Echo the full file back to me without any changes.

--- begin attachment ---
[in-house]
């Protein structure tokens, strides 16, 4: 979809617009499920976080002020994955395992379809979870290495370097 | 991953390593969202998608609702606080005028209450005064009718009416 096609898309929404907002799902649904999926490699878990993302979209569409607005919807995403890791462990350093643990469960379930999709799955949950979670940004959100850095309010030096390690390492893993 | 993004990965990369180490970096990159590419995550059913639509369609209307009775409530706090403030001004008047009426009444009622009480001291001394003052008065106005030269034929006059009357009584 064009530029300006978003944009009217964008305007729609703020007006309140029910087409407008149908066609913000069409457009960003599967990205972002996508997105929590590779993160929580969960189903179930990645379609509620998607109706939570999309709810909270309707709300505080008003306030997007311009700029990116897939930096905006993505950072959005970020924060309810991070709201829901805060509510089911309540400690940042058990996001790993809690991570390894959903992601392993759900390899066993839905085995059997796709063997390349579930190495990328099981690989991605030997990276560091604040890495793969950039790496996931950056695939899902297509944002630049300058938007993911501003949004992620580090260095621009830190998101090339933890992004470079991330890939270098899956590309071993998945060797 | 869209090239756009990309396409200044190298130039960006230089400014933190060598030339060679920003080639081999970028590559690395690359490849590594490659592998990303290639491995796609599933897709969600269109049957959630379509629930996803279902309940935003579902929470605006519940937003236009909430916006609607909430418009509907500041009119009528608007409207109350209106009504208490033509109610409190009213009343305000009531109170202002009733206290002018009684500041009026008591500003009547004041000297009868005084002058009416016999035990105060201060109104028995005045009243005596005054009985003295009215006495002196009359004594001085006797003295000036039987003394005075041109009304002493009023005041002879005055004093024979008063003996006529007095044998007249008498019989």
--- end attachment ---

[in-house]
């Protein structure tokens, strides 16, 4: 979809617009499920976080002020994955395992379809979870290495370097 | 991953390593969202998608609702606080005028209450005064009718009416 096609898309929404907002799902649904999926490699878990993302979209569409607005919807995403890791462990350093643990469960379930999709799955949950979670940004959100850095309010030096390690390492893993 | 993004990965990369180490970096990159590419995550059913639509369609209307009775409530706090403030001004008047009426009444009622009480001291001394003052008065106005030269034929006059009357009584 064009530029300006978003944009009217964008305007729609703020007006309140029910087409407008149908066609913000069409457009960003599967990205972002996508997105929590590779993160929580969960189903179930990645379609509620998607109706939570999309709810909270309707709300505080008003306030997007311009700029990116897939930096905006993505950072959005970020924060309810991070709201829901805060509510089911309540400690940042058990996001790993809690991570390894959903992601392993759900390899066993839905085995059997796709063997390349579930190495990328099981690989991605030997990276560091604040890495793969950039790496996931950056695939899902297509944002630049300058938007993911501003949004992620580090260095621009830190998101090339933890992004470079991330890939270098899956590309071993998945060797 | 869209090239756009990309396409200044190298130039960006230089400014933190060598030339060679920003080639081999970028590559690395690359490849590594490659592998990303290639491995796609599933897709969600269109049957959630379509629930996803279902309940935003579902929470605006519940937003236009909430916006609607909430418009509907500041009119009528608007409207109350209106009504208490033509109610409190009213009343305000009531109170202002009733206290002018009684500041009026008591500003009547004041000297009868005084002058009416016999035990105060201060109104028995005045009243005596005054009985003295009215006495002196009359004594001085006797003295000036039987003394005075041109009304002493009023005041002879005055004093024979008063003996006529007095044998007249008498019989």